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BMC Complement Altern Med. 2016 Oct 6;16(1):386.

Effect of the herbal mixture composed of Aloe Vera, Henna, Adiantum capillus-veneris, and Myrrha on wound healing in streptozotocin-induced diabetic rats.

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Toxicology Research Center, Ahvaz Jundishapur University of Medical Sciences, Ahvaz, Iran.
Department of Genetics, Shahid Chamran University, Ahvaz, Iran.
Department of Pathobiology, Faculty of Veterinary Medicine, Shahid Chamran University of Ahvaz, Ahvaz, Iran.
Department of Medical Genetics, Faculty of Medicine, Jundishapur University of Medical Sciences, Ahvaz, Iran.



Wound healing is often impaired in diabetic animals and humans. Matrix metalloproteases act as pro-inflammatory agents in physiological wound healing pathways by stimulating cytokines including the interleukins, IL6, IL1A and IL1B, and the tumor necrosis factor and transforming growth factor beta1. Botanicals are traditionally used to assist healing of different types of wounds, because they produce fewer side effects. Our specific aim here was to develop a plant-based recipe supporting effective wound healing in diabetic animals.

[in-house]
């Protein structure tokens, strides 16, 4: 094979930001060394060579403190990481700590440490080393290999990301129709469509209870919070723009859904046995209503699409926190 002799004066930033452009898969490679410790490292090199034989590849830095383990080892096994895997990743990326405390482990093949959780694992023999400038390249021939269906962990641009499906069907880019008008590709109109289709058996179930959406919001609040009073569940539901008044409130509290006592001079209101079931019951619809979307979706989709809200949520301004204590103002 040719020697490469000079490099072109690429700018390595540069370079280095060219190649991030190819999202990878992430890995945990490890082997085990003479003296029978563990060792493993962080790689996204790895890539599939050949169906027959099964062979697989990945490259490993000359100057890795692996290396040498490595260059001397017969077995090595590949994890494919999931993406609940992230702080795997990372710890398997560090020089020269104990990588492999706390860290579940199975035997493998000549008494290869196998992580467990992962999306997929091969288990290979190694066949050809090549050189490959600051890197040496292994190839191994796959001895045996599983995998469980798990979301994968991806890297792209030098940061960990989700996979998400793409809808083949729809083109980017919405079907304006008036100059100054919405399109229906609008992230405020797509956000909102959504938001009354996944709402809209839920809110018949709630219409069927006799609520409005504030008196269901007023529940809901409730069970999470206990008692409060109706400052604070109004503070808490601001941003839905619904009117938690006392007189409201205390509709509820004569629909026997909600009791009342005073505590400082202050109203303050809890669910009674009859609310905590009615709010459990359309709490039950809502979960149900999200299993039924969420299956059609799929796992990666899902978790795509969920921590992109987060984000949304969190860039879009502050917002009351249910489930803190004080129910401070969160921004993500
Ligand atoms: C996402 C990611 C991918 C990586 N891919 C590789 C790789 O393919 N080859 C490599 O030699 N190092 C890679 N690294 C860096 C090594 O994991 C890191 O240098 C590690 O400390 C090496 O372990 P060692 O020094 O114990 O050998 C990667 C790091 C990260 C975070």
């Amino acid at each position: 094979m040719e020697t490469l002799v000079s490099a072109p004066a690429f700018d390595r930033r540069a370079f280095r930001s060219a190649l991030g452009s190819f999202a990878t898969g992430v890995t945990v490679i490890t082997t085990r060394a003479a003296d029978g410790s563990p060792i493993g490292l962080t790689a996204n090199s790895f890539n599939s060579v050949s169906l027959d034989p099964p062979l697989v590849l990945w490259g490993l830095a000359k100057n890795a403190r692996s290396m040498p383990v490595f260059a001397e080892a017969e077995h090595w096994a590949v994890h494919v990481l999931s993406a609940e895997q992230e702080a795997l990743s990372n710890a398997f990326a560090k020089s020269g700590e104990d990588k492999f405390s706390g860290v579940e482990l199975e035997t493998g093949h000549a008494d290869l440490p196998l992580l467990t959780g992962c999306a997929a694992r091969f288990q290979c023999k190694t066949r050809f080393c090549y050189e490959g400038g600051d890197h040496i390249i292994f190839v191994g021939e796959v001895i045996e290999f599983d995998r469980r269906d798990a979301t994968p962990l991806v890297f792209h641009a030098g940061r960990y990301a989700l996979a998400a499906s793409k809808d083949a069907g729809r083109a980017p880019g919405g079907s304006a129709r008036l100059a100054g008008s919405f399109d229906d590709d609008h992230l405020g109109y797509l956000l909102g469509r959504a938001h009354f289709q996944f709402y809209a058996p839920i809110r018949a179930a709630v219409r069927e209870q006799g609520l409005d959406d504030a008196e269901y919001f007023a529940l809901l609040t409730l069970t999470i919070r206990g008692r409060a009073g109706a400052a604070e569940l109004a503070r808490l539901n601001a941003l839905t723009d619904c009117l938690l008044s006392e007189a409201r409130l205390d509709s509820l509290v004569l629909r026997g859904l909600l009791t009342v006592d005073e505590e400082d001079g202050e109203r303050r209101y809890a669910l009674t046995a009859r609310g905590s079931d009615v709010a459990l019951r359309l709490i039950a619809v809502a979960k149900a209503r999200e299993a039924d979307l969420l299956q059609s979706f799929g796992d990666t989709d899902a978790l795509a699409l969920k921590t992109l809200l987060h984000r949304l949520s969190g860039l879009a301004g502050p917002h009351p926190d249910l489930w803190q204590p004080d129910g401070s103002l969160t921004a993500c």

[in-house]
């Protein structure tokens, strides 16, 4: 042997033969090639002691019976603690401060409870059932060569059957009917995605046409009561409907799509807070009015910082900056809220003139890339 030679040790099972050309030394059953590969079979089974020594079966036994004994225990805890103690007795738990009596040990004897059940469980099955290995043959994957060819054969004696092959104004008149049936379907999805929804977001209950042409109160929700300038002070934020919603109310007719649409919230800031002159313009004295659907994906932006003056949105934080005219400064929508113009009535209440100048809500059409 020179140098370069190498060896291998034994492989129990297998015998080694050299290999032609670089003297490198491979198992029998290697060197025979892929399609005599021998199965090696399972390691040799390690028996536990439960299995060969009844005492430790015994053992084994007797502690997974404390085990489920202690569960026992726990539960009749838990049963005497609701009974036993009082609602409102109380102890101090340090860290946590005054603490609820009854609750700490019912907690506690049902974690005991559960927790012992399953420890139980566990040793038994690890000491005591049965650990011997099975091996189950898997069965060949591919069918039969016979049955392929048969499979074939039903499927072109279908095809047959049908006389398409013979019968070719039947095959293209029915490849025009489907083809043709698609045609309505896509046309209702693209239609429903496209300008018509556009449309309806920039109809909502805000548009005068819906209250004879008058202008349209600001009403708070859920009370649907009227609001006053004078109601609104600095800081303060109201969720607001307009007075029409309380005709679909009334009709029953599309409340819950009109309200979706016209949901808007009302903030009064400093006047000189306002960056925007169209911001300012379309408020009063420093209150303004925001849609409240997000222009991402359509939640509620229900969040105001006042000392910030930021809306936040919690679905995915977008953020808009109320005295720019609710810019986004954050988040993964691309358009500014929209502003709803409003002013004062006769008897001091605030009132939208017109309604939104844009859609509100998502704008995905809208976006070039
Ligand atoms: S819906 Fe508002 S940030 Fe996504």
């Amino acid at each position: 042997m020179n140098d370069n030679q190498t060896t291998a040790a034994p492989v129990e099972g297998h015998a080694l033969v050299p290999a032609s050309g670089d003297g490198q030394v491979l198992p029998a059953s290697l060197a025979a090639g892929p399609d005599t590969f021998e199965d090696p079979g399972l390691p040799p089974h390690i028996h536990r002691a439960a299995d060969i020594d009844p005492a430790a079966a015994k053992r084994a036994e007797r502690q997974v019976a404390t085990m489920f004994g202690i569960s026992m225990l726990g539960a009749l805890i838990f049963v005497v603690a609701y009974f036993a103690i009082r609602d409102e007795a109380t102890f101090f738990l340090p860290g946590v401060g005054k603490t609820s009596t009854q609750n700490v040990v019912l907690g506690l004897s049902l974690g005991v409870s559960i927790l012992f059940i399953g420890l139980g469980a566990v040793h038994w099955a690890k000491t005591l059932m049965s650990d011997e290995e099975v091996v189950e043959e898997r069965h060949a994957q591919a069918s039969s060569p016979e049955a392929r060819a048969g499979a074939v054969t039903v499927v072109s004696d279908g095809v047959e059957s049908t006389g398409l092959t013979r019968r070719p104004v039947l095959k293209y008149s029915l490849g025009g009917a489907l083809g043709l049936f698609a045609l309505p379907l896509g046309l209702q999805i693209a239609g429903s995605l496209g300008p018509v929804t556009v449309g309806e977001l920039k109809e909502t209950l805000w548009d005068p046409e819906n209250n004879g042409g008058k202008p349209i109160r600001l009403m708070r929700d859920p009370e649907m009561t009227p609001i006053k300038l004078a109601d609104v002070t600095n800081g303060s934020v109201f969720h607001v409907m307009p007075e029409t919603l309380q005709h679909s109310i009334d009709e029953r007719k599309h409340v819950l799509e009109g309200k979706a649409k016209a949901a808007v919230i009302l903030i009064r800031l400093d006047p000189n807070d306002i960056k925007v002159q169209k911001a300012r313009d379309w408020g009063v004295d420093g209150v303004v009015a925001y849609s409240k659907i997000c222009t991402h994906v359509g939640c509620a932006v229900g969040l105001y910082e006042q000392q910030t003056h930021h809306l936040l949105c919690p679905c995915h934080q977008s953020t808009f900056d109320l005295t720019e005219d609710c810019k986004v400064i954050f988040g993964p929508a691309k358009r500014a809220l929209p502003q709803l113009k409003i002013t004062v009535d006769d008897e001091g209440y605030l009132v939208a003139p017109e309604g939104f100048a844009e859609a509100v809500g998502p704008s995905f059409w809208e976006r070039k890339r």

Plant materials from Adiantum capillus-veneris, Commiphora molmol, Aloe Vera, and henna were collected for this study, and oven-dried at 60 °C. The dried leaves and resins were then crumbled into a powder and mixed in equal parts with Vaseline as a preservative. This mixture was used as an ointment on wounds induced in 60 diabetic and non-diabetic rats that were divided into 6 subgroups receiving agent or control treatments. Necrotic tissue surrounding the wound was periodically removed during wound healing. RNA was extracted from the healing region of the wound at days 7, 14 and 21 for cDNA synthesis to monitor changes in Tgfb1, Mmp3, Mmp9, Il6 and Tnf α expression using real-time PCR.


The expression of the Mmp3, the Tnf α, and the Tgfb1 genes from wound tissue were significantly different (p < 0.05) between diabetic and non-diabetic (control) rats treated with the herbal mixture after 14 and 21 days. There was no significant difference (p > 0.05) of the Mmp9 gene expression in diabetic and non-diabetic rats treated only with Vaseline after 7, 14, and 21 days. But, the expression of the Mmp9 gene decreased significantly (p < 0.05) in diabetic rats after 14 days in comparison to non-diabetic rats, when the herbal mixture was added to Vaseline.


Our study presents an herbal treatment that alters the gene expression signature at wounds induced in the rat model for type I diabetes in a manner consistent with accelerated healing, and demonstrates that this herbal treatment might be effective to treat wounds in diabetic patients.


Diabetic; Herbal remedies; Matrix metalloproteases; Wound healing

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